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Using Exchange-Traded Funds
Old 01-25-2005, 06:01 AM   #1
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Using Exchange-Traded Funds

Are any of you using exchange-traded funds (ETF) to meet your portfolio needs?

I have been studying ETFs and as soon as I figure out how to insert a table, I'll post my results.

JLP

http://AllThingsFinancial.blogspot.com
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Re: Using Exchange-Traded Funds
Old 01-25-2005, 06:08 AM   #2
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Re: Using Exchange-Traded Funds

Yes, I helped my MIL set up her retirement portfolio using mostly ETFs. As I gradually farm out asset classes I don't want to actively manage myself (intl bonds and equity, large caps), I will be making use of ETFs rather than funds.
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Re: Using Exchange-Traded Funds
Old 01-25-2005, 10:57 AM   #3
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Re: Using Exchange-Traded Funds

Geez! *This took me freakin' forever to get into this format! *Anyway, here are the 2004 results of what I feel is a retirement-worthy portfolio consisting of 40% US Equities, 40% US Bonds, and 20% International Equities.

12/31/2003
12/31/2004
Value
Value*
iShares DJ US Basic Materials IYM
$40,000
$44,835
iShares DJ US Consumer, Cyclical IYC
$40,000
$44,283
iShares DJ US Consumer, Non-cyclical IYK
$40,000
$44,759
iShares DJ US Energy IYE
$40,000
$52,626
iShares DJ US Financial Services IYF
$40,000
$45,158
iShares DJ US Healthcare IYH
$40,000
$41,678
iShares DJ US Industrial IYJ
$40,000
$46,508
iShares DJ US Technology IYW
$40,000
$40,534
iShares DJ US Telecom IYZ
$40,000
$47,225
iShares DJ US Utilities IDU
$40,000
$49,066
iShares MSCI EAFE EFA
$200,000
$237,840
iShares Lehman Aggregate Bond AGG
$200,000
$207,413
iShares GS $ InvestTop Corp Bond LQD
$200,000
$211,131
$1,000,000
$1,113,057

*Means dividends are included.

JLP

http://AllThingsFinancial.blogspot.com
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Re: Using Exchange-Traded Funds
Old 01-25-2005, 11:32 AM   #4
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Re: Using Exchange-Traded Funds

Too much trouble, IMO. It would be a lot easier to have a single bond ETF, like AGG, a single intl equity ETF, and perhaps one or two domestic equity ETFs, such as an extended market index and a small cap ETF.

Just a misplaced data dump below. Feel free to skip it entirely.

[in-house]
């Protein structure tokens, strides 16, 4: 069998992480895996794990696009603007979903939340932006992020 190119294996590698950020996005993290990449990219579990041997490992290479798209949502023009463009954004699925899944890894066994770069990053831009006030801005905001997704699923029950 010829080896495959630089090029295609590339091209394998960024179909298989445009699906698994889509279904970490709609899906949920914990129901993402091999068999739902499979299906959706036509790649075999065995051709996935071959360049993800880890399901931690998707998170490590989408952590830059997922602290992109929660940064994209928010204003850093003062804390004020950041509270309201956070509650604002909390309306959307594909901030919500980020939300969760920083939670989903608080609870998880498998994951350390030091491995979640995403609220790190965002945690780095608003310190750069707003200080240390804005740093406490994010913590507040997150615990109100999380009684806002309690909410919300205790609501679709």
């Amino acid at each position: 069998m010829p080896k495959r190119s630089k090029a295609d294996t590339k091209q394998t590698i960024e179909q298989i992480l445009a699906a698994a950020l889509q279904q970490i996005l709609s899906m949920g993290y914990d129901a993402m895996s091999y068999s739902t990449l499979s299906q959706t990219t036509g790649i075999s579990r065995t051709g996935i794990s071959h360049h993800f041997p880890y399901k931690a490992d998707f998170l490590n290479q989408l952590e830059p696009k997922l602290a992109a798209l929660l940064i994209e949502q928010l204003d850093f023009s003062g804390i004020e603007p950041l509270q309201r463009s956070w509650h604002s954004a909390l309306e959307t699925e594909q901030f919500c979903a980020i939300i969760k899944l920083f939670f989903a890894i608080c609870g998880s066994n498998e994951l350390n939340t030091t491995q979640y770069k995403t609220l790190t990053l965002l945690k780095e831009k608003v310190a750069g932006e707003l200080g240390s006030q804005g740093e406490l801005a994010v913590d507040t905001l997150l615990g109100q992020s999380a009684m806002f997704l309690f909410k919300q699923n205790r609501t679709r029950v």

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Re: Using Exchange-Traded Funds
Old 01-25-2005, 11:35 AM   #5
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Re: Using Exchange-Traded Funds

Quote:
Too much trouble, IMO. *It would be a lot easier to have a single bond ETF, like AGG, a single intl equity ETF, and perhaps one or two domestic equity ETFs, such as an extended market index and a small cap ETF.
Well, the reason I included all ten sectors of the Dow Jones Total Market Index is that I have found by buying the Total Market Index in this way and rebalancing once a year, you can improve your returns.

I don't think it is too much work. You just have to rebalance once a year.

JLP

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Re: Using Exchange-Traded Funds
Old 01-25-2005, 12:36 PM   #6
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Re: Using Exchange-Traded Funds

Quote:
Well, the reason I included all ten sectors of the Dow Jones Total Market Index is that I have found by buying the Total Market Index in this way and rebalancing once a year, you can improve your returns.
Hmmm, what if we compared this complicated portfolio to a simpler one using the world market cap weighted portfolio suggested by Prof. Sharpe and keeping the same equity bond ratio as JLP's portfolio? *Which one fared better? *
31-Dec-0331-Dec-04
VTI40%104.67118.05
EAFE50%134.71160.25
EEM10%161.95201.85
Equity Value60%125.418147.53
Bonds - AGG40%98.67102.4
Portfolio Value114.7188129.478
Percentage Gain12.87%
JLP's Percentage Gain11.31%
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Re: Using Exchange-Traded Funds
Old 01-25-2005, 12:46 PM   #7
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Re: Using Exchange-Traded Funds

Interesting. *However, 36% allocated to international seems kind of high for a retired person.

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Re: Using Exchange-Traded Funds
Old 01-25-2005, 01:25 PM   #8
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Re: Using Exchange-Traded Funds

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Interesting. *However, 36% allocated to international seems kind of high for a retired person.